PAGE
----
44,000 Afghans in Pakistan still awaiting US, foreign resettlement

At least 44,000 Afghans approved for relocation to Western nations following the Taliban’s return to power are still waiting in limbo in Pakistan, the Foreign Office (FO) said on Thursday.

In the days after the Nato-backed government collapsed in August 2021, more than 120,000 people, mostly Afghans, were airlifted from Kabul in a chaotic evacuation.

Hundreds of thousands more Afghans have fled Taliban rule since then, with many promised new lives in the nations involved in their country’s 20-year occupation.

FO spokeswoman Mumtaz Zahra Baloch said that three years after the Taliban takeover, there were still 25,000 Afghans approved for relocation to the US living in Pakistan.

A further 9,000 Afghans resident in Pakistan have been accepted by Australia, as have 6,000 by Canada, 3,000 by Germany, and more than 1,000 by Britain — all yet to be relocated.

“We have urged them to expedite the approval and visa issuance process for these countries, for these individuals, so that they are relocated as early as possible,” Baloch told reporters at a weekly press briefing.

Most countries shut their Afghan embassies as Kabul fell, and as a result, many parked Afghan migrants in Pakistan while their Islamabad embassies processed their cases.

Many of the Afghans who were promised relocation were involved in the foreign-backed government and are fearful of reprisals by Taliban authorities.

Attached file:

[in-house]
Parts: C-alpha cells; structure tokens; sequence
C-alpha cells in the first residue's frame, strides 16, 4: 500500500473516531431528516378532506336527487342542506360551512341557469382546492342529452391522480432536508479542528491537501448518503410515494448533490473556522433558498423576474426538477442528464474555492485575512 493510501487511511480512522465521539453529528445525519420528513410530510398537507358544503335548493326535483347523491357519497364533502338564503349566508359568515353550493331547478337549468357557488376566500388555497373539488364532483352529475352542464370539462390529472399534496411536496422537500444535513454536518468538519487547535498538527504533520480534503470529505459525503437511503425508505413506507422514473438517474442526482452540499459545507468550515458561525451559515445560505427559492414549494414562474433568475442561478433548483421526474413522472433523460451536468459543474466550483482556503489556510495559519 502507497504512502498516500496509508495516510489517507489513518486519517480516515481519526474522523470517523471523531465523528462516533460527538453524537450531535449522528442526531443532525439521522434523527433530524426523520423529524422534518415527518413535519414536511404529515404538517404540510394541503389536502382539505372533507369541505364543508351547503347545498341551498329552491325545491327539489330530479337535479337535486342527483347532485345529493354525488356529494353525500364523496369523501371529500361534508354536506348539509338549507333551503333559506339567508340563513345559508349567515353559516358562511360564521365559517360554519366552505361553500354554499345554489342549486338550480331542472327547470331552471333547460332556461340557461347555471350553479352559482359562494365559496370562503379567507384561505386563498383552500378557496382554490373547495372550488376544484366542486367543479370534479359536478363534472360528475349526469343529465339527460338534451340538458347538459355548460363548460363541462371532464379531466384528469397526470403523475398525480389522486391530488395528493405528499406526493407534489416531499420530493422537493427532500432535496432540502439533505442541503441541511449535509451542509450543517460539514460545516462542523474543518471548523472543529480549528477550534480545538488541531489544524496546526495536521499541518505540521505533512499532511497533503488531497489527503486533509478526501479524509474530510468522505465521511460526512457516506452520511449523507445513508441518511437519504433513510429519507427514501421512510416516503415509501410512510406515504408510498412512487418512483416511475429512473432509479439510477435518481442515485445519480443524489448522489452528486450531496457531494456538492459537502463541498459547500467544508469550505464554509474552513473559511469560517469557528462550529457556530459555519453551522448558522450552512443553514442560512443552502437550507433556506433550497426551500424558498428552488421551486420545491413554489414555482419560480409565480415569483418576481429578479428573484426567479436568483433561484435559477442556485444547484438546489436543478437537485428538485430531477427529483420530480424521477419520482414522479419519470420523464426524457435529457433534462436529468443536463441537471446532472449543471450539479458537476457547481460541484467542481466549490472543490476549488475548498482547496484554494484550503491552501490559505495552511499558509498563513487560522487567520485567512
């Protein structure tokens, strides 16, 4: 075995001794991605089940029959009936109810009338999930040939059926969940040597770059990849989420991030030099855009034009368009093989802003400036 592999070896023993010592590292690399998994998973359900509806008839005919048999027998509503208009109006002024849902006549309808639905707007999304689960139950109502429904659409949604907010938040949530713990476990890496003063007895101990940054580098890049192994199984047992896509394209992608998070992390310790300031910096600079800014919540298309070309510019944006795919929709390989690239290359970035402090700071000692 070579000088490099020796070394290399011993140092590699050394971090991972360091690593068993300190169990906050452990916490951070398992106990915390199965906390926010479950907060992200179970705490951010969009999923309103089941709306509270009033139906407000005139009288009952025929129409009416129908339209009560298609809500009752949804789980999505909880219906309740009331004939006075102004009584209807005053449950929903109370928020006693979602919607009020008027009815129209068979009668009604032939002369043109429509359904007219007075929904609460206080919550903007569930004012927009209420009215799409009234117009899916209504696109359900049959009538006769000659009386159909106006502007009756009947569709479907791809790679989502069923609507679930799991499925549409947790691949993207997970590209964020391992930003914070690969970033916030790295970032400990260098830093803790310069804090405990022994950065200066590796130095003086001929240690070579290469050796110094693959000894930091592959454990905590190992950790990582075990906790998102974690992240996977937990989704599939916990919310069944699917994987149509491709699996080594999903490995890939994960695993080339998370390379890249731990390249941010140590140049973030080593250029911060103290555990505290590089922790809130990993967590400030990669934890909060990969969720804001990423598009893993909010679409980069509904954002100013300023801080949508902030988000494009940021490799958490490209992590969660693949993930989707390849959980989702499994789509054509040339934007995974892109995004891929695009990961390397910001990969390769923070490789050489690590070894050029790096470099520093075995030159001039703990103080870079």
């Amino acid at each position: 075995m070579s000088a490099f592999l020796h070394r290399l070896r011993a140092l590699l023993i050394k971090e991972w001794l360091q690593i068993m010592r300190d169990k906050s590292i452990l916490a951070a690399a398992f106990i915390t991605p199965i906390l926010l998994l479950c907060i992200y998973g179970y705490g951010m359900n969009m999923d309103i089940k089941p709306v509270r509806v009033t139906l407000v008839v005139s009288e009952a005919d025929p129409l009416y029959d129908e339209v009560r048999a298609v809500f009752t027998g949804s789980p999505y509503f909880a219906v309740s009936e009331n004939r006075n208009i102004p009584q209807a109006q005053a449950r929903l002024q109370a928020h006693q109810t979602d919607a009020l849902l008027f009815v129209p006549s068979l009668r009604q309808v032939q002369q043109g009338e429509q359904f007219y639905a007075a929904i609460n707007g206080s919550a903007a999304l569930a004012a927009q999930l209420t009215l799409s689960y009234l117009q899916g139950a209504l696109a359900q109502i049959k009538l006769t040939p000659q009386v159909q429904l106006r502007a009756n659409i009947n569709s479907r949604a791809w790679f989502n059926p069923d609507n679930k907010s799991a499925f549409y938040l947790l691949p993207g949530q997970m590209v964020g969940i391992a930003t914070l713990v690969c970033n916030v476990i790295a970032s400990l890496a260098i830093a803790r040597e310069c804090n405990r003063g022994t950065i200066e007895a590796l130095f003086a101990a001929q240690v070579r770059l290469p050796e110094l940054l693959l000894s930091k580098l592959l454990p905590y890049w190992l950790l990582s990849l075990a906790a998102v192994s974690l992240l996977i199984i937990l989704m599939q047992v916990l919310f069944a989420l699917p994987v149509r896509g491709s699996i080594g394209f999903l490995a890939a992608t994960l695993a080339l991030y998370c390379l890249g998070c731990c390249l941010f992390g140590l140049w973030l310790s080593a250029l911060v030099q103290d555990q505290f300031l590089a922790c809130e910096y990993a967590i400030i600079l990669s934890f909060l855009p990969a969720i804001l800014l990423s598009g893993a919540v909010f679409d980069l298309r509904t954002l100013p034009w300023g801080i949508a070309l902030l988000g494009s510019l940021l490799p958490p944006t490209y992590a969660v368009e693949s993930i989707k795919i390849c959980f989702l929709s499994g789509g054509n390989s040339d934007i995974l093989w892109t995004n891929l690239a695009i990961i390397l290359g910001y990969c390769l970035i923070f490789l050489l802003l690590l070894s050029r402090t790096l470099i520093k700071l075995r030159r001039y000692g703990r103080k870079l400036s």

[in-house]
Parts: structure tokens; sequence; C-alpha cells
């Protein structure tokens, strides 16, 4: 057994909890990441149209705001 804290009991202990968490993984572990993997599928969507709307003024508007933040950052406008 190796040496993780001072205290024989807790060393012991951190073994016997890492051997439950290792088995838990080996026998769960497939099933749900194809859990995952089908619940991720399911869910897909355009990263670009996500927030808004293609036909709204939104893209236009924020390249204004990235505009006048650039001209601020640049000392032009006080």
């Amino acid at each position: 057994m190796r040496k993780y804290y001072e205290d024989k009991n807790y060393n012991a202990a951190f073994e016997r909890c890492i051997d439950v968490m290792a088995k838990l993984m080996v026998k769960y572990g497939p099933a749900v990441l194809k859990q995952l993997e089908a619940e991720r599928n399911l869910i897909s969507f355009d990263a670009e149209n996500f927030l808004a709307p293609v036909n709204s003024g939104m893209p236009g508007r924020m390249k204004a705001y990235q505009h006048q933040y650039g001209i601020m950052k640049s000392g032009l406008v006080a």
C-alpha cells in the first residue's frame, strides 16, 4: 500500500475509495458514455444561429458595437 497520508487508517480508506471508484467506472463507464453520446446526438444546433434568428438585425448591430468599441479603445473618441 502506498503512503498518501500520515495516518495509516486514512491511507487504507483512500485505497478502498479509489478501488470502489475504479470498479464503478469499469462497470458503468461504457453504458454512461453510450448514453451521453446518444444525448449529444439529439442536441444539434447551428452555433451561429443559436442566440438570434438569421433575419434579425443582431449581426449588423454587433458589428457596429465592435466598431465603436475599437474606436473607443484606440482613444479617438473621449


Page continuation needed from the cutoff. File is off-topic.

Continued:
On Tuesday, Prime Minister Shehbaz Sharif pressed the UN High Commissioner for Refugees Filippo Grandi over the backlog of Afghans awaiting relocation, as well as the large numbers of refugees who have arrived with no plans for onward travel.

According to a statement released by his office, PM Shehbaz told Grandi that “the international community must recognise the burden being shouldered by Pakistan while hosting such a large refugee population, and demonstrate collective responsibility.”

Some 600,000 Afghans have travelled to Pakistan since the Taliban took over and implemented their austere version of Islam.

Millions more came in the four decades before that, fleeing successive conflicts, including the Soviet invasion, a civil war and the post-9/11 US-led occupation.

Since last year, however, Islamabad has waged a campaign to evict huge numbers of undocumented Afghans, as relations with Kabul soured over security.

More than half a million have crossed back into Afghanistan, fearing arrest. On Wednesday, the federal cabinet said it would extend the right of registered Afghan refugees to stay for another year — but continue its push to send those without papers back home.

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